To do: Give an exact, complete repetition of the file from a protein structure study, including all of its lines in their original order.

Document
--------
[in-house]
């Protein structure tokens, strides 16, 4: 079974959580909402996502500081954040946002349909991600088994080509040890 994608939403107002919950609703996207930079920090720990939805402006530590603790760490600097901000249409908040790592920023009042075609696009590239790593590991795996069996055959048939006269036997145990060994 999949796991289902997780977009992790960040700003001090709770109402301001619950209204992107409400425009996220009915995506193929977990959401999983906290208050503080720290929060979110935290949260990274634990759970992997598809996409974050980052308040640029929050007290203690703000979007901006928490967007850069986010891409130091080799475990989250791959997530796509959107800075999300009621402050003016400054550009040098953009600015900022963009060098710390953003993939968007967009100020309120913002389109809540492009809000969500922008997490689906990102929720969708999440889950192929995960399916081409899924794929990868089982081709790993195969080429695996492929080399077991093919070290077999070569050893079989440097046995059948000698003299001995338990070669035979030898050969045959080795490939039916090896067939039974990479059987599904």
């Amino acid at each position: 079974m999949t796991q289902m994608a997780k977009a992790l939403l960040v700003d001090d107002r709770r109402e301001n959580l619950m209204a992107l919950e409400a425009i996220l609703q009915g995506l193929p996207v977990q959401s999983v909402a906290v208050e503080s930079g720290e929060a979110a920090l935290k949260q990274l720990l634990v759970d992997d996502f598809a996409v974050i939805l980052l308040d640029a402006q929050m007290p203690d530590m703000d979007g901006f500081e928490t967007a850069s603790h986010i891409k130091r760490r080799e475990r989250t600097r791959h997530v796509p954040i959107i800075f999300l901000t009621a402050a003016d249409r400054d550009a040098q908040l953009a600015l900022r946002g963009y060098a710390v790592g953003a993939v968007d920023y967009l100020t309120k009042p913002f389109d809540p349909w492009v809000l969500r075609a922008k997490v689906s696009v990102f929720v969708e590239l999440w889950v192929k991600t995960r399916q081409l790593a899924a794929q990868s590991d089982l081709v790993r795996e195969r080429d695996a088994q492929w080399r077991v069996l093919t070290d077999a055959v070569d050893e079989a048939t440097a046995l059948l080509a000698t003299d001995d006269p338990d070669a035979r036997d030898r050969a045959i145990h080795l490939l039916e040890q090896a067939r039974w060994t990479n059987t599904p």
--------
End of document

[in-house]
């Protein structure tokens, strides 16, 4: 079974959580909402996502500081954040946002349909991600088994080509040890 994608939403107002919950609703996207930079920090720990939805402006530590603790760490600097901000249409908040790592920023009042075609696009590239790593590991795996069996055959048939006269036997145990060994 999949796991289902997780977009992790960040700003001090709770109402301001619950209204992107409400425009996220009915995506193929977990959401999983906290208050503080720290929060979110935290949260990274634990759970992997598809996409974050980052308040640029929050007290203690703000979007901006928490967007850069986010891409130091080799475990989250791959997530796509959107800075999300009621402050003016400054550009040098953009600015900022963009060098710390953003993939968007967009100020309120913002389109809540492009809000969500922008997490689906990102929720969708999440889950192929995960399916081409899924794929990868089982081709790993195969080429695996492929080399077991093919070290077999070569050893079989440097046995059948000698003299001995338990070669035979030898050969045959080795490939039916090896067939039974990479059987599904």
């Amino acid at each position: 079974m999949t796991q289902m994608a997780k977009a992790l939403l960040v700003d001090d107002r709770r109402e301001n959580l619950m209204a992107l919950e409400a425009i996220l609703q009915g995506l193929p996207v977990q959401s999983v909402a906290v208050e503080s930079g720290e929060a979110a920090l935290k949260q990274l720990l634990v759970d992997d996502f598809a996409v974050i939805l980052l308040d640029a402006q929050m007290p203690d530590m703000d979007g901006f500081e928490t967007a850069s603790h986010i891409k130091r760490r080799e475990r989250t600097r791959h997530v796509p954040i959107i800075f999300l901000t009621a402050a003016d249409r400054d550009a040098q908040l953009a600015l900022r946002g963009y060098a710390v790592g953003a993939v968007d920023y967009l100020t309120k009042p913002f389109d809540p349909w492009v809000l969500r075609a922008k997490v689906s696009v990102f929720v969708e590239l999440w889950v192929k991600t995960r399916q081409l790593a899924a794929q990868s590991d089982l081709v790993r795996e195969r080429d695996a088994q492929w080399r077991v069996l093919t070290d077999a055959v070569d050893e079989a048939t440097a046995l059948l080509a000698t003299d001995d006269p338990d070669a035979r036997d030898r050969a045959i145990h080795l490939l039916e040890q090896a067939r039974w060994t990479n059987t599904p």